Election Day is Tuesday, and the candidates have spent a lot of time and money trying to win your vote. APR student reporter Elayne Smith reports on one group that’s learning how to flex its political muscle.
It’s lunch time at the Ferguson Student Center at The University of Alabama in Tuscaloosa. Many of these thirty six thousand young people are sweating their finals and wondering how the Crimson Tide football team will do against the L-S-U tigers this Saturday. But for others, these Tuscaloosa students equal votes…
“These students are able to now make—you know, be independent thinkers and make their own decisions,” says Reshad Hudson, president of the college Democrats Student Organization. “That’s why I think it’s important because you’re away from home. You don’t have that influence at home,” Hudson says. “So, all you have is your education knowledge and the knowledge that you’re gaining and to take that and go out to vote is far more important than sitting the sidelines.”
While their parents may cast ballots over taxes or other issues, students in Tuscaloosa may have their own cause to rally around. Uber is a ride-sharing service that appears popular with the college crowd. However, it didn’t get a warm welcome from the Tuscaloosa city council. Let’s run the clock back a little. Uber is like a taxi service where private cars take passengers where they want to go for a fee. Students like the idea and they banded together to promote it with Mayor Walt Maddox. However, the mayor and the city said no…
“I wouldn't feel safe putting my family into an Uber vehicle,” says Maddox. “So, if I don’t feel that way about my family, how can I allow any of our citizens to be put in situations in which they assume the city has cleared, which we haven’t.”
These city rules include vehicle inspections, insurance, a background check, and a business permit. Uber does not want to comply with these four codes.
“It’s the fun thing about, like, you know, being politically involved,” says Maverick Flowers who sees a silver lining to this cloud of controversy. He’s president of the College Republicans Student Organization. This group helped to push Uber as well. Flowers says issues like Uber can teach young voters they can speak out, even when they lose… “There’s always work to do. There’s always something you can do so, it’s better than just sitting idly by and just, you know, shaking your head at the news, or shaking your fist at the news. If you get angry, do something about it.”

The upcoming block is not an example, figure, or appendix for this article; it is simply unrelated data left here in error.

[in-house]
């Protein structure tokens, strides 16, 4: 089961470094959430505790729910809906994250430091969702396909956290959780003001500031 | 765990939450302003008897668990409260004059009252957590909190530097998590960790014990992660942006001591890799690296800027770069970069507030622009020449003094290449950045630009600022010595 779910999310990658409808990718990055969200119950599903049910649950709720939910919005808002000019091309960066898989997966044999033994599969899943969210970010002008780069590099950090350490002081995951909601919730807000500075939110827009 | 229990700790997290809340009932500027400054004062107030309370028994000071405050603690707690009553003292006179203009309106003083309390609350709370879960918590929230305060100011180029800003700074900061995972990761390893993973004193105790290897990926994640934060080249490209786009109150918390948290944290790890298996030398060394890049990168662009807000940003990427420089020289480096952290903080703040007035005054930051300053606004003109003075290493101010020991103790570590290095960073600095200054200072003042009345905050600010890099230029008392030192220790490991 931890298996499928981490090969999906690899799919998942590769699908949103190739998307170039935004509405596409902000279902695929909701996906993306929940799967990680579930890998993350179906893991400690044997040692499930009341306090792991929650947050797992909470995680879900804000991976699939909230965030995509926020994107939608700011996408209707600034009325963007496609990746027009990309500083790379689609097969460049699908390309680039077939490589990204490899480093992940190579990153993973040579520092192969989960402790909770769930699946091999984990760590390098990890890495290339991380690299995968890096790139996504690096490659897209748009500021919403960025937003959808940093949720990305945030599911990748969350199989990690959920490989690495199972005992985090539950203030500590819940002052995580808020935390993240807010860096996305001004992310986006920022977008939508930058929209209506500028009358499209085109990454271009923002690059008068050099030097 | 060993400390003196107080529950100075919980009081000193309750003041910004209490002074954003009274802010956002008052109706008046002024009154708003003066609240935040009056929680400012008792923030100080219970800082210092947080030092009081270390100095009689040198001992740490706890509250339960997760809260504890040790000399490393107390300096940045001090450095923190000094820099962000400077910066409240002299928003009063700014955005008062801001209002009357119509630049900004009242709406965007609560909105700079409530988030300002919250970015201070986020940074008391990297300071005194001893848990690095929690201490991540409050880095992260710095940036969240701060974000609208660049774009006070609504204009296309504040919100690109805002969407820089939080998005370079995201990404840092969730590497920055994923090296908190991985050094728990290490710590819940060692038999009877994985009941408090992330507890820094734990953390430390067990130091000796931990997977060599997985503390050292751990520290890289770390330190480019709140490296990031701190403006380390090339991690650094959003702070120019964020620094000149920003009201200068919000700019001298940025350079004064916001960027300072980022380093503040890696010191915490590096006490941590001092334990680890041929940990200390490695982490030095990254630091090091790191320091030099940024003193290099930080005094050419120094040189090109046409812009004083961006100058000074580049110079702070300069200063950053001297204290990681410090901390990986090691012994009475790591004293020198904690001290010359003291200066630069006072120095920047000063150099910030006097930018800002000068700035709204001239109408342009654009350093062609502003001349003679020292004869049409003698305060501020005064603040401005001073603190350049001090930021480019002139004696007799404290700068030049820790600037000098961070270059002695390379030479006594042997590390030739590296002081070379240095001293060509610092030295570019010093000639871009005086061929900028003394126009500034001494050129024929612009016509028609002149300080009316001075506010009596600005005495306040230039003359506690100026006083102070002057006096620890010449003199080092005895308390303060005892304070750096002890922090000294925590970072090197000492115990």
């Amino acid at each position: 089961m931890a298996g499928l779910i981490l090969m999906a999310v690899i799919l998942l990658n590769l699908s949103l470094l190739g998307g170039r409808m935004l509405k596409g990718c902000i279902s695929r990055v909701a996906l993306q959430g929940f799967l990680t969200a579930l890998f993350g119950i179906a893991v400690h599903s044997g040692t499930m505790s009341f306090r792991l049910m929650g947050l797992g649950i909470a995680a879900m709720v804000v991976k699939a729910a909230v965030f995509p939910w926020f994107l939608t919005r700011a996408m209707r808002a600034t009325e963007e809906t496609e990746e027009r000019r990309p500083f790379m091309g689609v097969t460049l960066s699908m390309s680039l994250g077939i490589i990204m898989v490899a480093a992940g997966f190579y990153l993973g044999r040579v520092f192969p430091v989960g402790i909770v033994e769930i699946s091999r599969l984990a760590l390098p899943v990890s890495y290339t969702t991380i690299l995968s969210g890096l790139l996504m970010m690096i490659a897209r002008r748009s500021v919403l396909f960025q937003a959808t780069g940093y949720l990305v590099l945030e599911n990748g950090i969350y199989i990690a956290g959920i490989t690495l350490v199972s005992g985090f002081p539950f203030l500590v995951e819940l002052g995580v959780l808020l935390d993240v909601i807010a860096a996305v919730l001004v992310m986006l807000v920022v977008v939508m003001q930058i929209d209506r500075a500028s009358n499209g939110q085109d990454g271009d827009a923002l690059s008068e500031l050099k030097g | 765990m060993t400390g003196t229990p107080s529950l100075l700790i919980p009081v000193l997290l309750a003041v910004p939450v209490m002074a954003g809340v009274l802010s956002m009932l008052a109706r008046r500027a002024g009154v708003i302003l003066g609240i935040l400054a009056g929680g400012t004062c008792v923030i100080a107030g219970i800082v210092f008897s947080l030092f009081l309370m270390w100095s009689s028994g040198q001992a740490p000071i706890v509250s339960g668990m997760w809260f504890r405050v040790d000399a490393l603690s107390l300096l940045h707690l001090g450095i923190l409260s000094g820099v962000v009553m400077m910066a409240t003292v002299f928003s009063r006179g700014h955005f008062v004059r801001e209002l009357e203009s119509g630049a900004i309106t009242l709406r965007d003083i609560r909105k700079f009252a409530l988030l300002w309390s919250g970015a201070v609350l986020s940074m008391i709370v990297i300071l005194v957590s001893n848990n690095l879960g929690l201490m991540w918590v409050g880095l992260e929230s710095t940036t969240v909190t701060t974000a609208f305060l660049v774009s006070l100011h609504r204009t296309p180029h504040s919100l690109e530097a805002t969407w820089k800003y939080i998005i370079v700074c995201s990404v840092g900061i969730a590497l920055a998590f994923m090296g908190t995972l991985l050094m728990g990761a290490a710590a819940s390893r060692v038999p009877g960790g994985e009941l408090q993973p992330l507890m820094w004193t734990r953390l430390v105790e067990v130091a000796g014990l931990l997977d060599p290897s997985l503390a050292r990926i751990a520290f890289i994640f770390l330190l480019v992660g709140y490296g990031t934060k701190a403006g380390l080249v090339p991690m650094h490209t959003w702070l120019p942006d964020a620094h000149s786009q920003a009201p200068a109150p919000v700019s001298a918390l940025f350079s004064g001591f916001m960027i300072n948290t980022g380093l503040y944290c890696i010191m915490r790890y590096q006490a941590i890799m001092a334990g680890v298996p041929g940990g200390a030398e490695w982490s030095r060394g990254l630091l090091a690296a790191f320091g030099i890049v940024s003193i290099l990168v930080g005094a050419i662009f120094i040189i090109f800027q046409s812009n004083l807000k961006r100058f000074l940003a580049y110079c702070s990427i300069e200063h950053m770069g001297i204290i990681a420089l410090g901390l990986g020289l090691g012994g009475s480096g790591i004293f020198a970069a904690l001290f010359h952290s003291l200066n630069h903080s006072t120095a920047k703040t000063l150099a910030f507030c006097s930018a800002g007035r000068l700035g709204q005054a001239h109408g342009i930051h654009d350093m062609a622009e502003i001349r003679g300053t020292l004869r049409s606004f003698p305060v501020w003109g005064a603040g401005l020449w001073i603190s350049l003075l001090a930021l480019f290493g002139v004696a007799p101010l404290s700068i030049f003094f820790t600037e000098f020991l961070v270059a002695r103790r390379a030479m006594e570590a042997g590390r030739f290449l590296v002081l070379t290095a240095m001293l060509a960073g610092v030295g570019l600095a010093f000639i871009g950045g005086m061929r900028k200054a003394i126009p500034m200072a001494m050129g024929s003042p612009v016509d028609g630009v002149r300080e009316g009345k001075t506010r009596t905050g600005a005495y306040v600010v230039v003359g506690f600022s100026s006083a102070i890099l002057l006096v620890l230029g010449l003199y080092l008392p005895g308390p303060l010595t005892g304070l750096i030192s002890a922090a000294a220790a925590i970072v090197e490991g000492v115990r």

Getting students politically active at the University of Alabama could be tricky. That’s because the latest freshman class is mostly from out of state. These students have to decide whether to register to vote in Alabama or at home. Will Stokes is executive director for the College Republicans Student Organization. He says more students should consider registering in Alabama…
“You live here for four years, you know. You spend nine months out of your year for four years here, you might as well take advantage of voting in local elections that are going to affect you more than wherever your parents live,” says Stokes. “So, I think it’s important for students to register to vote in Alabama.”
George Hawley is an assistant professor of political science at the University of Alabama, and he has a different viewpoint.
“A lot of municipal polities won’t really have a substantive impact on their lives. So, I’m hesitant to say it’s important for all students to do so. Many of them have other things that are occupying their time, and voting may not be at the top of the list, and that’s okay.”
Whichever state students decide to register with, this political base could have strong impacts on local issues. If enough students decide that Uber or other local affairs matter, then Mayor Maddox may feel their influence.